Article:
Money is not the main reason for the lack of new blood in the ranks of officiating. That distinction belongs to sportsmanship, or more appropriately, poor sportsmanship.

You look at your watch and you realize it’s time to head to the starting line. You’ve done your warm-ups, stretched a bit, downed a cup of water (or the drink du jour) and fired off a couple good striders. Now, you’re ready. You toe the line, looking into that first turn with 9 or 10 other competitors in the same “on-your-mark” position. And then…nothing happens. Nothing.

According to the largest survey of sports officials ever conducted by the National Association of Sports Officials (NASO) in October 2017, the current average age of all officials is 53.3 years of age. The average age of an official just starting out in the 1970s was 19. Today, it’s 47. And this trend is affecting everything from youth sports to college to master’s events. In 10 years, who’s gonna yell GO?

Now, these survey results aren’t just from the running world, but rather all sports, including Little League baseball, high school soccer and, yes, master’s track and field. Sports such as field hockey, swimming and lacrosse are being decimated by the lack of younger officials willing to train and make $30 a game.

Money is not the main reason for the lack of new blood in the ranks of officiating. According to the NASO survey, that distinction belongs to sportsmanship, or more appropriately, poor sportsmanship and the negative view of officials. The conduct of parents and athletes alike are at times “mob mentality” on a call or decision that is viewed as unfavorable.

The level of training for officials also varies by sport. Track & field and cross country certification programs help, from various organizations such as Road Runners Clubs of America and the USA Track & Field Association. But here again, far more are opting for coach’s certification over officiating. And no wonder. Girls’ team sport participation has increased to 52.8% while boys’ sports participation held steady at 61.1%.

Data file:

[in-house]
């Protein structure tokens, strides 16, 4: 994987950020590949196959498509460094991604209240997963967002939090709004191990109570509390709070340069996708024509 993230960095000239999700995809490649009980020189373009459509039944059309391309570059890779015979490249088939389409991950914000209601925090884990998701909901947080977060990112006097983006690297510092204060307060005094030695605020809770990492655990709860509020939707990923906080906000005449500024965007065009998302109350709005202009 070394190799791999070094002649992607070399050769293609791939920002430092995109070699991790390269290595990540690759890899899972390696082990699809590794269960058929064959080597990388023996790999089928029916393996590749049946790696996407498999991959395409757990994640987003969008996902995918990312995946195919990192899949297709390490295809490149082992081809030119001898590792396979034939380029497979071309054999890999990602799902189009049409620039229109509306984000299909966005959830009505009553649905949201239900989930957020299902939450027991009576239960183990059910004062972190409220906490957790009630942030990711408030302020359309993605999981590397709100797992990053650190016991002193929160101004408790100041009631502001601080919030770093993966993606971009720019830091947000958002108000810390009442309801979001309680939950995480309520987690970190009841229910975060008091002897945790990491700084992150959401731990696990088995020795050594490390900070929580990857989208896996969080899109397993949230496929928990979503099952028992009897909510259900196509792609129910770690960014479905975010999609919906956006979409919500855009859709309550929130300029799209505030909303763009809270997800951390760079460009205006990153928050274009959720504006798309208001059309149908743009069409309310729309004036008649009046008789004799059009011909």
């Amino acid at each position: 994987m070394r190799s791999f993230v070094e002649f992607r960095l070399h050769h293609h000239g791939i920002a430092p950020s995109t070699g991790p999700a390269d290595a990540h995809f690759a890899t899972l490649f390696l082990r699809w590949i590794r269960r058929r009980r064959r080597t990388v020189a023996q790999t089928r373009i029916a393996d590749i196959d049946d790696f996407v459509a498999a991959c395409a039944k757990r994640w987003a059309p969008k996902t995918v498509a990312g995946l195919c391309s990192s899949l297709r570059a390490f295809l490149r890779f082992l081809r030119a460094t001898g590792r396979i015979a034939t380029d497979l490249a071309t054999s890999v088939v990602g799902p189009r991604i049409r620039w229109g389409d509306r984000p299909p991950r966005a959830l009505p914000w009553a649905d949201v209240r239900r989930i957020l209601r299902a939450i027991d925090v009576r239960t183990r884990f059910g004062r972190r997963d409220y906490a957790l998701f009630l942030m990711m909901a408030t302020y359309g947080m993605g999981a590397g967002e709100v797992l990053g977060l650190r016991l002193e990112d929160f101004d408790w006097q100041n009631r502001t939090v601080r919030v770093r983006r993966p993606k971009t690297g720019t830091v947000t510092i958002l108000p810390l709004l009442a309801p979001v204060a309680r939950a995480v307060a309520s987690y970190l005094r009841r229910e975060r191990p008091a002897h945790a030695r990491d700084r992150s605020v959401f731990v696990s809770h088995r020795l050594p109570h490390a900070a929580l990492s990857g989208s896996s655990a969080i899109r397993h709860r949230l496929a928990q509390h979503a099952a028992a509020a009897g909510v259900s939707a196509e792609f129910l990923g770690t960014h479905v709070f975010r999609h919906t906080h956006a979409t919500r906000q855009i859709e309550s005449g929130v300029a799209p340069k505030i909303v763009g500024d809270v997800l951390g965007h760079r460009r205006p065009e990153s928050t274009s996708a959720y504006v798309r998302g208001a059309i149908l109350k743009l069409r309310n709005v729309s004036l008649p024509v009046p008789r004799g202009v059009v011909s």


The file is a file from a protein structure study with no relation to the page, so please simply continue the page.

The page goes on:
There are lots of opportunities to coach at all levels of sport. Delaware has seen a huge boom in AAU track & field teams and participation, along with programs like Girls on the Run and Healthy Kids. But again, who is yelling GO?

I hate to say it, but having witnessed it first hand on more than one occasion, the growth of participation has brought with it the growth of boorish behavior. Ask yourself, would you officiate a U10 soccer game with a parent screaming in your ear about off-sides? How about a junior track meet if a jumper is just over the toe board but the official misses it? And parents don’t have the monopoly on poor conduct. Many new coaches and new athletes are part of the perception problem.

So to get back to our track meet with no starter, the graying of today’s officials means that there will be, or in reality IS, a decline of opportunities to compete for athletes of all ages and in all sports. Track & field, tennis and swimming are listed as the most vulnerable. Oddly, these sports also have one of the better sportsmanship perceptions.

Already, this aging of officials has had a negative impact on junior high and high school sports, with contests being canceled. NCAA sports and the professional ranks haven’t been affected…yet. But from where do today’s professional officials rise? Why, the lower ranks like Little League, club and high school sports of course.

One last thought… I love the officials I’ve had the chance to work with over the years. Even when they get it wrong, and they do sometimes get it wrong, the long-term impact is still one of positive experience for athletes, coaches and parents. So I hope someone is there to yell GO at every race. Maybe you?

I hope to see you on the roads, tracks and trails…

Former standout Lock Haven University runner Andy Shearer is a member of the Middletown Athletic Club, the Greater Philadelphia Track Club and USA Track and Field.